Strange class problem

Hi all,

I have a strange problem with my selfmade class. I want to use some DMX spots over WiFi, so I created a simple sketch for a client (Arduino+WiFi) and a sketch for a server (Arduino+Ethernet). For the server I wrote a class called DMX_RGB (see attached). I need to create some instances (globaly)in DMXNet_Server.ino:

DMX_RGB Bar1("",4711,10,11,12,9,8);

When I create such an instance, the sketch stops and nothing happens anymore. Also no debug output on the serial monitor…

If I comment out everything which is relating to the instance Bar1 (and of course the code above) the sketch works (also it is not doing what I want :frowning: )

I think it is a simple, stupid problem - but I cannot find where. Has anyone an idea?

Thanks a lot, Holger

DMX_RGB.h (1.28 KB)

DMX_RGB.cpp (3.33 KB)

DMXNet_Server.ino (1.79 KB)

Has anyone an idea?

I'm going to guess that you are running out of memory.

I don’t know what the function dbg does but I imagine it “prints” out characters over the serial link. My guess is that the UART isn’t initialized yet. Try commenting out the dbg function calls in the constructor of DMX_RGB.

If its not a Mega you should check the amount of RAM in use - for instance what value is UDP_TX_PACKET_MAX_SIZE ?

I agree with mkwired. You have probably fallen prey to the "static initialization order fiasco" (Google it).

I suggest you do a minimal number of things in your constructor (for example, save the arguments into class variables). Then make a DMX_RGB::begin() method and do the rest there.

Hi all!

thanks for your hints. I wonder that one class instance would need so much memory. I will try your suggestions and write the solution to this thread as soon as possible.

Regards, Holger

I wonder that one class instance would need so much memory.

There's this:

  byte _red;
  byte _green;
  byte _blue;
  byte _dim;
  byte _red_memory;
  byte _green_memory;
  byte _blue_memory;
  byte _dim_memory;
  float _steps;
  int _addr_red;
  int _addr_green;
  int _addr_blue;
  int _addr_dim;
  int _addr_mode;
  float _stepping_red;
  float _stepping_green;
  float _stepping_blue;
  byte _queue_red[MAX_FADE_ELEMENTS];
  byte _queue_green[MAX_FADE_ELEMENTS];
  byte _queue_blue[MAX_FADE_ELEMENTS];
  float _queue_time[MAX_FADE_ELEMENTS];
  int _queue_counter;
  int _q;
  int _step_counter;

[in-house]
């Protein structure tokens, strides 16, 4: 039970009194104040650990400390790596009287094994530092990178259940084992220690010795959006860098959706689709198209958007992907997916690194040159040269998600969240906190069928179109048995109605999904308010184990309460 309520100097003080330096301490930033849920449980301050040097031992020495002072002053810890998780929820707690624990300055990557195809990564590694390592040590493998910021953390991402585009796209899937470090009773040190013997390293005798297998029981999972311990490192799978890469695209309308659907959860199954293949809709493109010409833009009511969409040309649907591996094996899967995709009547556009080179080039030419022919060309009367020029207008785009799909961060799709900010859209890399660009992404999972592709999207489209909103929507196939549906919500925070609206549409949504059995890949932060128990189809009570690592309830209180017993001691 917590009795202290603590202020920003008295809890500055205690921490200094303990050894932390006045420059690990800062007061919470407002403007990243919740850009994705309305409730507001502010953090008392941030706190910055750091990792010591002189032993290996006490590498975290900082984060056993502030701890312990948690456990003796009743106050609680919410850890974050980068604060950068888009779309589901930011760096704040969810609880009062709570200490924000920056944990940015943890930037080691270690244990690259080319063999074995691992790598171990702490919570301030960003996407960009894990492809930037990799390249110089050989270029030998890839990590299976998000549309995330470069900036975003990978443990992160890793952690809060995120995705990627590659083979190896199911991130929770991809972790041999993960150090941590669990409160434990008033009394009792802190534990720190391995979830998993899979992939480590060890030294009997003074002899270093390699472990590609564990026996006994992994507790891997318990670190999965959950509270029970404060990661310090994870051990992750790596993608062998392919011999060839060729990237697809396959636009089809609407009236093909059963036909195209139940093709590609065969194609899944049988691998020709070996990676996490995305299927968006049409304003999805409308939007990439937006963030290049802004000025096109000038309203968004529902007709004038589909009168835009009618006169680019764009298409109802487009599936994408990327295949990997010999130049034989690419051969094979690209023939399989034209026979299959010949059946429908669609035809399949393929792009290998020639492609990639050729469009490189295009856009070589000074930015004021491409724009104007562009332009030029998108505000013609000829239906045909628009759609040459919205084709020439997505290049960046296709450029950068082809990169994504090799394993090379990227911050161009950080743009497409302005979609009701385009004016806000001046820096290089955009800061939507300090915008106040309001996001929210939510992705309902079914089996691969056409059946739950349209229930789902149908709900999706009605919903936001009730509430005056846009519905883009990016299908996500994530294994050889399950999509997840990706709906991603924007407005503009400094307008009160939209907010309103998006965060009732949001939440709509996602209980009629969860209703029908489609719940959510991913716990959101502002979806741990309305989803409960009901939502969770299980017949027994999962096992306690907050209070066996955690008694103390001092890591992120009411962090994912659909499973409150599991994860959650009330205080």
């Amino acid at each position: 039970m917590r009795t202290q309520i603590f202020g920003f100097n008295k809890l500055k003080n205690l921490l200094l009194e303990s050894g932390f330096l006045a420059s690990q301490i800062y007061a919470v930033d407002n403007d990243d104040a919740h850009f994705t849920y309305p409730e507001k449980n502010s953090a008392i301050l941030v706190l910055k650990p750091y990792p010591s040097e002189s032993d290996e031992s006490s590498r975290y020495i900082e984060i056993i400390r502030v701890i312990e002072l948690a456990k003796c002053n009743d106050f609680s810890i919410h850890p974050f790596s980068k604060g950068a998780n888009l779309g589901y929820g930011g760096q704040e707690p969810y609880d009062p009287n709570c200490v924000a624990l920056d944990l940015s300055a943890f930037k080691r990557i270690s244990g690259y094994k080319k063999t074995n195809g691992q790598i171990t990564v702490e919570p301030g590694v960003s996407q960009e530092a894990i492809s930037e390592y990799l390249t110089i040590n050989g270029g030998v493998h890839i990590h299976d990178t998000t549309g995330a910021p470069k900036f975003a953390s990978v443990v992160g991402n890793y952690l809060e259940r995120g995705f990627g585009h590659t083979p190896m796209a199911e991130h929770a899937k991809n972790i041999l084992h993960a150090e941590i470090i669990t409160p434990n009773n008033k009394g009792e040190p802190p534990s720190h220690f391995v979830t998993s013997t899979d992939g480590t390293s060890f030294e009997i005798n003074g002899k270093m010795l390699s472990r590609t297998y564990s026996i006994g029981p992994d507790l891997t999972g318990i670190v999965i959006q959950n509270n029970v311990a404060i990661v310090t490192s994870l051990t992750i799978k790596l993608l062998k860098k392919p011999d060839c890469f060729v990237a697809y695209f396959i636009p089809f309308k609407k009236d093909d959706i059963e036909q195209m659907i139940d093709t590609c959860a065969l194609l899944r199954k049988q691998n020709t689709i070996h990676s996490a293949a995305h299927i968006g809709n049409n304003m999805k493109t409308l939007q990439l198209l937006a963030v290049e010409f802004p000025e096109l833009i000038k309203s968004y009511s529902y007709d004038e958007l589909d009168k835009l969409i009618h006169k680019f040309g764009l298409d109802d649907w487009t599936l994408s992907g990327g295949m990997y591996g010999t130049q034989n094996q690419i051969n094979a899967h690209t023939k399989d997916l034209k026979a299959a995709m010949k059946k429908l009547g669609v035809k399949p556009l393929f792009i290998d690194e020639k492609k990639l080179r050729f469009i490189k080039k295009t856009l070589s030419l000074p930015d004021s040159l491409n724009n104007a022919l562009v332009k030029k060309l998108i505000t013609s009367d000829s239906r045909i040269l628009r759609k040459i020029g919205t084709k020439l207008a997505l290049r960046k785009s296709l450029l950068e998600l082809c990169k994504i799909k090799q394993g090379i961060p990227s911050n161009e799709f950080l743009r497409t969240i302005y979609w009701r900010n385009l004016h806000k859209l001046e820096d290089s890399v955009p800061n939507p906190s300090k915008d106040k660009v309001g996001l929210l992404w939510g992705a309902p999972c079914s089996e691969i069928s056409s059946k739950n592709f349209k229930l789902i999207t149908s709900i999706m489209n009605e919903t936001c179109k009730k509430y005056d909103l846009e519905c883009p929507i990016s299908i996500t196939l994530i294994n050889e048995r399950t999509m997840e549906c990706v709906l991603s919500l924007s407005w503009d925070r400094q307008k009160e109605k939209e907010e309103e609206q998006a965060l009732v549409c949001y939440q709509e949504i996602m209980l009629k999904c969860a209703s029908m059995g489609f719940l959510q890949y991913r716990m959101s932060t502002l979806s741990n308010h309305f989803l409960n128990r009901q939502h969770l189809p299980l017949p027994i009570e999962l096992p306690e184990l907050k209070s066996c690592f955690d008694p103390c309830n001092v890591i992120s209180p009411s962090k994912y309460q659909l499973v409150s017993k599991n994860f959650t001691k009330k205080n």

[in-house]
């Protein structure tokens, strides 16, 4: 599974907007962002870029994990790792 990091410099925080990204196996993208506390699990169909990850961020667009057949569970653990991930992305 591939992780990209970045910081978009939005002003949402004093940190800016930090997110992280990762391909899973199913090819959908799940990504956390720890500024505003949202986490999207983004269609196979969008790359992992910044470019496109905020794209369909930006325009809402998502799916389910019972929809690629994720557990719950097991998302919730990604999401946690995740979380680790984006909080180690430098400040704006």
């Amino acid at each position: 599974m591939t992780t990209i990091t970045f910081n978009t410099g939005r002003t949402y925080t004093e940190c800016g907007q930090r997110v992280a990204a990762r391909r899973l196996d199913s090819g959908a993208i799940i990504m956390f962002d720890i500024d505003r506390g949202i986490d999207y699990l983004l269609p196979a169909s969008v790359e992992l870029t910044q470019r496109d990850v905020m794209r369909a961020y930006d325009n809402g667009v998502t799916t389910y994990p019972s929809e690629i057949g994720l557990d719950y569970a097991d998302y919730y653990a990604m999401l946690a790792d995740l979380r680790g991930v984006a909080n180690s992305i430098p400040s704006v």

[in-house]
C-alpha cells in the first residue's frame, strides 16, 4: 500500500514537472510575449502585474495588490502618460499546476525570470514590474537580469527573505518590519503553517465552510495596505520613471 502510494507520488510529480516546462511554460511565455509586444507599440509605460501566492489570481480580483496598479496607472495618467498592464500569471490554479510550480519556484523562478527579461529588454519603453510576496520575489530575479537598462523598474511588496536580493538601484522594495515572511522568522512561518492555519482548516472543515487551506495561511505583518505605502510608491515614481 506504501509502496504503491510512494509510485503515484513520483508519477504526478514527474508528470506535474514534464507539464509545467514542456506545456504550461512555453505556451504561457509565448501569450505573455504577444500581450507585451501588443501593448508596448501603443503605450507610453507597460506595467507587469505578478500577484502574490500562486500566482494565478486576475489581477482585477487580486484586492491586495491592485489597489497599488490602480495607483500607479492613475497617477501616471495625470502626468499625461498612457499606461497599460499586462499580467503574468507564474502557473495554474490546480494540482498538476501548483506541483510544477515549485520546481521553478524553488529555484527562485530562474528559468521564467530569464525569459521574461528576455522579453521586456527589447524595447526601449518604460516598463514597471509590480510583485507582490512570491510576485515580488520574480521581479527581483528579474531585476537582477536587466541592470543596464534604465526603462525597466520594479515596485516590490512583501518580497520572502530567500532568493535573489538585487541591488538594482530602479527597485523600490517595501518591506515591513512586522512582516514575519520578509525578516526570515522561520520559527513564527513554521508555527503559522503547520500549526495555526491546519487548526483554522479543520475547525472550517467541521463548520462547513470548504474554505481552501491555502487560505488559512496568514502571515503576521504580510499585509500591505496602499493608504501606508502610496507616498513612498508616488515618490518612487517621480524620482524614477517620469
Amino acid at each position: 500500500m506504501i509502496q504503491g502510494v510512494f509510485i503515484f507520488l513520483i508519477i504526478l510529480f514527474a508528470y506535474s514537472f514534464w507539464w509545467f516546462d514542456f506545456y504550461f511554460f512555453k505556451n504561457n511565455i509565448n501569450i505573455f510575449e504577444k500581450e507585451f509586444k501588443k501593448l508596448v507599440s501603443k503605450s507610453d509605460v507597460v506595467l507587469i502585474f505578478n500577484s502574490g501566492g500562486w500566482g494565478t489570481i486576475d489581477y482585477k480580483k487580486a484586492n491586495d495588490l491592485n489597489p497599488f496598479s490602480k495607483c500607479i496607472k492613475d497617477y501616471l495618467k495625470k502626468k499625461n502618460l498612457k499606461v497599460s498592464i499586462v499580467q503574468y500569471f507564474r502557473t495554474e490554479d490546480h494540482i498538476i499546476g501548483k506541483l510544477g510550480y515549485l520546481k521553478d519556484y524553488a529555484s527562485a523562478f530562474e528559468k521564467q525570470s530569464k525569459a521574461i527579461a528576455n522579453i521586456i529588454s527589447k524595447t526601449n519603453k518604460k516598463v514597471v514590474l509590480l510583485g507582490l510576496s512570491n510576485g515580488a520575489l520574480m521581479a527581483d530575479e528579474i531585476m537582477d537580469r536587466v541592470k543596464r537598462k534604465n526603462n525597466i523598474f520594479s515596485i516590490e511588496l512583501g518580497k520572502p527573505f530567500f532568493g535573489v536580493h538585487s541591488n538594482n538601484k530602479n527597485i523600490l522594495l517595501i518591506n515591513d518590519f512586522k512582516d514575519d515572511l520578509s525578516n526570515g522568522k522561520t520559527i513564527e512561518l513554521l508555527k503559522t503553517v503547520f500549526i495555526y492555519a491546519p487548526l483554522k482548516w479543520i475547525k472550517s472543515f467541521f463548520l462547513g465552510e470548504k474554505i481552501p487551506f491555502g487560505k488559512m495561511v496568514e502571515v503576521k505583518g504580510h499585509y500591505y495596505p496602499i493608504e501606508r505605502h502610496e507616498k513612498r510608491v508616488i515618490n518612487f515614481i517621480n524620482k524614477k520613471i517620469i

IPAddress remote_ip;
  uint16_t remote_port;

and this:

  void _DMXNet_send(uint16_t addr,uint8_t data);
  DMX_RGB(char* ip, uint16_t port,int addr_red, int addr_green, int addr_blue, int addr_dim,int addr_mode);
  void set_rgb(byte r, byte g, byte b);
  void set_red(byte r);
  void set_green(byte g);
  void set_blue(byte b);
  void set_dim(byte d);
  int get_steps(void);
  void fade_to(byte r, byte g, byte b, float time);
  void flash(byte flashes, int min_time, int max_time, int fade_time);
  void worker(void);
  void init(int cmd);

That's not a trivial list of data fields or a trivial list of functions. For EACH instance.

Methods are shared between all instances.

And 50 bytes or so isn't "massive".

MarkT: Methods are shared between all instances.

And 50 bytes or so isn't "massive".

50? How big is MAX_FADE_ELEMENTS?

Hi all,

ok, I see, that my Uno is not a memory giant... and my class is not very small. But with MAX_FADE_ELEMENTS set to 10 the storage for one instance should be about 180 Bytes. I tried to use only one instance and the Arduino freezes.

Nick Gammon's hint was the solution (not for everything, but now it works!): The constructor was "too big" - don't ask me why this is a problem. But when rewriting the constructor function to a DMX_RGB.begin() method it works! Also four instances are working! I took a look at and checked my free memory and there were about 300 bytes empty.

If anyone can explain why the constructor was the problem and why I should use a begin()-method for initialization I would be very glad!

Thanks for helping!

Holger 8)

The constructor was "too big" - don't ask me why this is a problem.

It wasn't "too big". It was that the stuff that it did, it did when the rest of the processor was not ready for it to do things. Using the Serial instance, as an example, before the Serial instance has been created.

PaulS is right. You really need to read up on "static initialization order fiasco".

The order in which static data is instantiated is undefined, particularly between compilation units. In your case, if you are using Serial, then Serial.begin() is done in setup, but if your dbg class uses Serial it will definitely be calling it too soon (the constructor will be called before setup).

The same remark applies to timers, and indeed anything related to Arduino libraries.

Ok, I understand what my problem was.

Thanks for your help!